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New Phytol. 2015 Jun;206(4):1463-75. doi: 10.1111/nph.13310. Epub 2015 Feb 6.

Comparative genomics identifies the Magnaporthe oryzae avirulence effector AvrPi9 that triggers Pi9-mediated blast resistance in rice.

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State Key Laboratory of Hybrid Rice, Longping Branch of Graduate School, Central South University, Changsha, 410125, China.
State Key Laboratory Breeding Base for Zhejiang Sustainable Pest and Disease Control, Institute of Virology and Biotechnology, Zhejiang Academy of Agricultural Sciences, Hangzhou, 310021, China.
Temasek Life Sciences Laboratory, Department of Biological Sciences, 1 Research Link, National University of Singapore, Singapore.
The Key Laboratory of Biopesticide and Chemistry Biology, Ministry of Education, Fujian Agriculture and Forestry University, Fuzhou, 350002, China.
International Rice Research Institute, DAPO Box 7777, Metro Manila, 1301, Philippines.
College of Agriculture, University of the Philippines, Los Banos, Laguna, 4031, Philippines.
Agricultural Environment and Resources Research Institute, Yunnan Academy of Agricultural Sciences, Kunming, 650201, China.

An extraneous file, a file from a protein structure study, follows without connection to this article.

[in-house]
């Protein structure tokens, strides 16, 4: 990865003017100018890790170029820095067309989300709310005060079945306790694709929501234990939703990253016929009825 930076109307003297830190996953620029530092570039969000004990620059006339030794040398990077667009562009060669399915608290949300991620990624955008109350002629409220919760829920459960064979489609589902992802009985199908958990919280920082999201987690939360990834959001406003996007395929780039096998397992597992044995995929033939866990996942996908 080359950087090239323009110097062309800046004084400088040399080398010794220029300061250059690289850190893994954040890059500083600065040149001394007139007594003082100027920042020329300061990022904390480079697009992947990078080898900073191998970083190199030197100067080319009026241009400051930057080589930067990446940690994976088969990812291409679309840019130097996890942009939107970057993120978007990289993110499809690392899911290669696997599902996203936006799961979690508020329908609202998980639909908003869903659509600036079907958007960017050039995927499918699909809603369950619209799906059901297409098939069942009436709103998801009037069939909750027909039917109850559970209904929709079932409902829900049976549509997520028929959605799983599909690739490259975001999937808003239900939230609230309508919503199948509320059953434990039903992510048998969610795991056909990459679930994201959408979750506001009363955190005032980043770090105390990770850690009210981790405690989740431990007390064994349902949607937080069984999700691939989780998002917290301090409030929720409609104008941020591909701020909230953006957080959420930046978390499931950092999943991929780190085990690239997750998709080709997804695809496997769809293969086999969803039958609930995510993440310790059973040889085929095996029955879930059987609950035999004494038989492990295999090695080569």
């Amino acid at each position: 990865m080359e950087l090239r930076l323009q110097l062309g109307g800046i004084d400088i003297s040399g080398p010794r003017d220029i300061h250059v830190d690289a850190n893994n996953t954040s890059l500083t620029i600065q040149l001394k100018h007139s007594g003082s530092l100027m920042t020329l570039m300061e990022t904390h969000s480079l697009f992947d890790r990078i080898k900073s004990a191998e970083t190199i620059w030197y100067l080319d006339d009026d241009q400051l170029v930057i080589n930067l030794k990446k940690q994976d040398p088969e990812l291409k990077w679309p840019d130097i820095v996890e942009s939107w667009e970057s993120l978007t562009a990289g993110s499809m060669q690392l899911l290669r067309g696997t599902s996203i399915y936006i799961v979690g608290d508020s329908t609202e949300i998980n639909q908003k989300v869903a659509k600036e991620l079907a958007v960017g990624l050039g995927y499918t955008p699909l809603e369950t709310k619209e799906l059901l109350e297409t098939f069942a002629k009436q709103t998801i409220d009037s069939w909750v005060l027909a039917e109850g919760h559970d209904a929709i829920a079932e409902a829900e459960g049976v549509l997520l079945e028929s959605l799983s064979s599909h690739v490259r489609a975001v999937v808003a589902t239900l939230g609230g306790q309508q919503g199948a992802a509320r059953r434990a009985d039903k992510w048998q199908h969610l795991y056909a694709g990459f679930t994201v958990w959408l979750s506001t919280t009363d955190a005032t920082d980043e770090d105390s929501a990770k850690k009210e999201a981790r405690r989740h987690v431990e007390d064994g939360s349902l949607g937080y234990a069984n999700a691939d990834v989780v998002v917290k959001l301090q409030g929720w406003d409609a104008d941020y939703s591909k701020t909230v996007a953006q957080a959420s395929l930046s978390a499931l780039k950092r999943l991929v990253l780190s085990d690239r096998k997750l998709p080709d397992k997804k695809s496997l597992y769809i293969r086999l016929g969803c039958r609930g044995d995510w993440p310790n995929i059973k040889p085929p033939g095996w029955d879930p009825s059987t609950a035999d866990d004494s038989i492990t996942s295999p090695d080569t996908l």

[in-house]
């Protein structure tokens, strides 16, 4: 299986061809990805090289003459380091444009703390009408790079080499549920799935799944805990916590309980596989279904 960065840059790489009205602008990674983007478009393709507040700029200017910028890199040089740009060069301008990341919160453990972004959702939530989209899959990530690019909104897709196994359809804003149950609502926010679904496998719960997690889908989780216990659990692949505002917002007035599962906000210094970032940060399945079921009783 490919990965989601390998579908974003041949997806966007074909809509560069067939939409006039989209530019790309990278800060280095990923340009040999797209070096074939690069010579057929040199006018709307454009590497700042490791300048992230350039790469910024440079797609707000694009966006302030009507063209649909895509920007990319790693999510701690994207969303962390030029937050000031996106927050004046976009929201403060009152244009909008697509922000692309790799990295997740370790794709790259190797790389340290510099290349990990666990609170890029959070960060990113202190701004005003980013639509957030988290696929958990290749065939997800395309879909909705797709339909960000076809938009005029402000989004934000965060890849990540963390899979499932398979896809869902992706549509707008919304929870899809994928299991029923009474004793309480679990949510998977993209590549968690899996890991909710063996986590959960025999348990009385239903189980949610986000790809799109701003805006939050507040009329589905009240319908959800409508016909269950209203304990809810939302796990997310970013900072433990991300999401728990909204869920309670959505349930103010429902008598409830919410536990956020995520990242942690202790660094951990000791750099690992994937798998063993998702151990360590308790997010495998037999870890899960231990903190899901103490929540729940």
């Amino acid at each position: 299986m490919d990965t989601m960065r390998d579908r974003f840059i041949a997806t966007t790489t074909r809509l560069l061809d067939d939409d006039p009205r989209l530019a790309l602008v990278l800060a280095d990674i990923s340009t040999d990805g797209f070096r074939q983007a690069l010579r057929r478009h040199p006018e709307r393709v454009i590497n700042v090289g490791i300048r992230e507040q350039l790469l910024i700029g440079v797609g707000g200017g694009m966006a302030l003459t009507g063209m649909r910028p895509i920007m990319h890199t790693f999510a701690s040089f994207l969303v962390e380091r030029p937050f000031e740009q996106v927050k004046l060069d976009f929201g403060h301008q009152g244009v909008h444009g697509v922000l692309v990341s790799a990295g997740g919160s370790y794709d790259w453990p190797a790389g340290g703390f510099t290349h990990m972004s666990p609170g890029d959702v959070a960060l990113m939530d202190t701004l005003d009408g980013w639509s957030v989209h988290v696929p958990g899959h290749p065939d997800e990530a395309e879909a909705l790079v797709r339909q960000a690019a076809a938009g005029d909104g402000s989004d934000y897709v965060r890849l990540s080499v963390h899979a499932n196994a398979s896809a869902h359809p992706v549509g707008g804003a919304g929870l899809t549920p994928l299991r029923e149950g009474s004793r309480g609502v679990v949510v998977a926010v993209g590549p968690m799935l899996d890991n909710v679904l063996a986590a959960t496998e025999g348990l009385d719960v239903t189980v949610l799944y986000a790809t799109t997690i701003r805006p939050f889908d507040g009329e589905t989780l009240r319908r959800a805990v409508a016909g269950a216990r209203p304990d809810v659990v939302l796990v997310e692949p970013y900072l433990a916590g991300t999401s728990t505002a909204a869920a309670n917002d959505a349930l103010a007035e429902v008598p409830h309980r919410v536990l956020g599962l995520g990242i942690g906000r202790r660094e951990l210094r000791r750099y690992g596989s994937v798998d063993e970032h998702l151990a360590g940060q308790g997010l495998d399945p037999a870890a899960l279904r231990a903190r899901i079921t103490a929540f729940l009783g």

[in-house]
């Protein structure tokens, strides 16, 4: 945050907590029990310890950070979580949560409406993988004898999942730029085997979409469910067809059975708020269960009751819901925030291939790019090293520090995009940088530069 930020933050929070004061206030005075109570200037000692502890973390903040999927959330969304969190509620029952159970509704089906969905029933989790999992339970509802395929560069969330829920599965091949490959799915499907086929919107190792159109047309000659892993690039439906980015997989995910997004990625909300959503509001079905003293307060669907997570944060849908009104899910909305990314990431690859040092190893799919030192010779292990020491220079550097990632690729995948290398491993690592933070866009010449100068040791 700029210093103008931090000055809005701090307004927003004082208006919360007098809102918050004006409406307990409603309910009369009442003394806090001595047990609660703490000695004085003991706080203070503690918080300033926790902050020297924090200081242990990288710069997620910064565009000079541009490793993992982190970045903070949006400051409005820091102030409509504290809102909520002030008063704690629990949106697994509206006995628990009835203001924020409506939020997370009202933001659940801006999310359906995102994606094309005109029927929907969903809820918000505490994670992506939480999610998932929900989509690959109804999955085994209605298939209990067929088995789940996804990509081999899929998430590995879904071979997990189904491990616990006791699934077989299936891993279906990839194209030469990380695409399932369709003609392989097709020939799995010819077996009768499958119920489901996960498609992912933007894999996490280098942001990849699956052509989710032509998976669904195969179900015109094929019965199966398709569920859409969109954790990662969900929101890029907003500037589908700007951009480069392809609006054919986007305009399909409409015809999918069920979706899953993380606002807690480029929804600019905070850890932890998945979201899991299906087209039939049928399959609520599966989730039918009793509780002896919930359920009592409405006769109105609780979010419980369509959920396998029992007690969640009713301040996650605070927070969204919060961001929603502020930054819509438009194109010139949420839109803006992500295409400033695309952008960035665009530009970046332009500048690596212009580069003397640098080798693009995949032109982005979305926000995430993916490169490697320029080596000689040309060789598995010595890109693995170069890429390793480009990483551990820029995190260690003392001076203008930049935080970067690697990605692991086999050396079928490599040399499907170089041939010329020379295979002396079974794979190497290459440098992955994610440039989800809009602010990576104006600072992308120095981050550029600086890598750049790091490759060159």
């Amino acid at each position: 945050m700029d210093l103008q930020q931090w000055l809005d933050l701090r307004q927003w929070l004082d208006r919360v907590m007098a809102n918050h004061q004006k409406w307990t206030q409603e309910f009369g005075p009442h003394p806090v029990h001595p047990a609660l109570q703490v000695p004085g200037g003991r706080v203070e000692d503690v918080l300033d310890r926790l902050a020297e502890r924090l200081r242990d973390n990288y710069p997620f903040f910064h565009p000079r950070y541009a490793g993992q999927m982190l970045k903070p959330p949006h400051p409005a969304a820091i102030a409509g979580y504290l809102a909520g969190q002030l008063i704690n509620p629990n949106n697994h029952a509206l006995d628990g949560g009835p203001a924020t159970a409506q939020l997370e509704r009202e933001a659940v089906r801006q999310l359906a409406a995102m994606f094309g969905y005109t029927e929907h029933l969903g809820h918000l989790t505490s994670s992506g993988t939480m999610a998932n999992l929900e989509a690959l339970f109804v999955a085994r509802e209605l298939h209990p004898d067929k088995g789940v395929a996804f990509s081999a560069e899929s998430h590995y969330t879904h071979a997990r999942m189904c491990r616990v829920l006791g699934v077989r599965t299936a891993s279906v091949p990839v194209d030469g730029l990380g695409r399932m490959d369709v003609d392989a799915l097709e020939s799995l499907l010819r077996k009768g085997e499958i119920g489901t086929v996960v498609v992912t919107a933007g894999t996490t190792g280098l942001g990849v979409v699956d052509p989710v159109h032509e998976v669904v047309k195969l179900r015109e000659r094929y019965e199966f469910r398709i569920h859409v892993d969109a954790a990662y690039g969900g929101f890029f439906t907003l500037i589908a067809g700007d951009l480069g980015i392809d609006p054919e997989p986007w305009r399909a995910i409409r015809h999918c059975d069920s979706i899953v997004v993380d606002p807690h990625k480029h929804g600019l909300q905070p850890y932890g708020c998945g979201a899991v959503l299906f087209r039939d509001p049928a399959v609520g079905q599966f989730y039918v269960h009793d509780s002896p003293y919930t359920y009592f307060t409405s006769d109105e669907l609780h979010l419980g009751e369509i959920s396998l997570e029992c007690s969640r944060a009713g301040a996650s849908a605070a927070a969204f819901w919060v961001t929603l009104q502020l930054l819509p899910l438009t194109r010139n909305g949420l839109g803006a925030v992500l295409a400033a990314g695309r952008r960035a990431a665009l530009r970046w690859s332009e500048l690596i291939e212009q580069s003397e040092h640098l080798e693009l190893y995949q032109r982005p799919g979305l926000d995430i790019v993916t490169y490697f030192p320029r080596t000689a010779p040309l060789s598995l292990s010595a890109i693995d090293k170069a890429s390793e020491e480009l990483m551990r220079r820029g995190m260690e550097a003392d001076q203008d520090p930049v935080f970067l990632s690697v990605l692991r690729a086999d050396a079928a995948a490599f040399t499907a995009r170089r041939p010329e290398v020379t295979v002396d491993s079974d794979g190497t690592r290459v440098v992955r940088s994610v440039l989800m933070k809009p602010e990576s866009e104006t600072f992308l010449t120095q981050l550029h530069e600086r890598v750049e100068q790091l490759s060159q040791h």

Key Laboratory of Agro-Biodiversity and Pest Management of Education Ministry of China, Yunnan Agricultural University, Kunming, Yunnan, 650201, China.
Graduate School of Biotechnology, Kyung Hee University, Yongin, 446-701, Korea.


We identified the Magnaporthe oryzae avirulence effector AvrPi9 cognate to rice blast resistance gene Pi9 by comparative genomics of requisite strains derived from a sequential planting method. AvrPi9 encodes a small secreted protein that appears to localize in the biotrophic interfacial complex and is translocated to the host cell during rice infection. AvrPi9 forms a tandem gene array with its paralogue proximal to centromeric region of chromosome 7. AvrPi9 is expressed highly at early stages during initiation of blast disease. Virulent isolate strains contain Mg-SINE within the AvrPi9 coding sequence. Loss of AvrPi9 did not lead to any discernible defects during growth or pathogenesis in M. oryzae. This study reiterates the role of diverse transposable elements as off-switch agents in acquisition of gain-of-virulence in the rice blast fungus. The prevalence of AvrPi9 correlates well with the avirulence pathotype in diverse blast isolates from the Philippines and China, thus supporting the broad-spectrum resistance conferred by Pi9 in different rice growing areas. Our results revealed that Pi9 and Piz-t at the Pi2/9 locus activate race specific resistance by recognizing sequence-unrelated AvrPi9 and AvrPiz-t genes, respectively.


AvrPi9; Magnaporthe oryzae; resistance genes; rice; specificity

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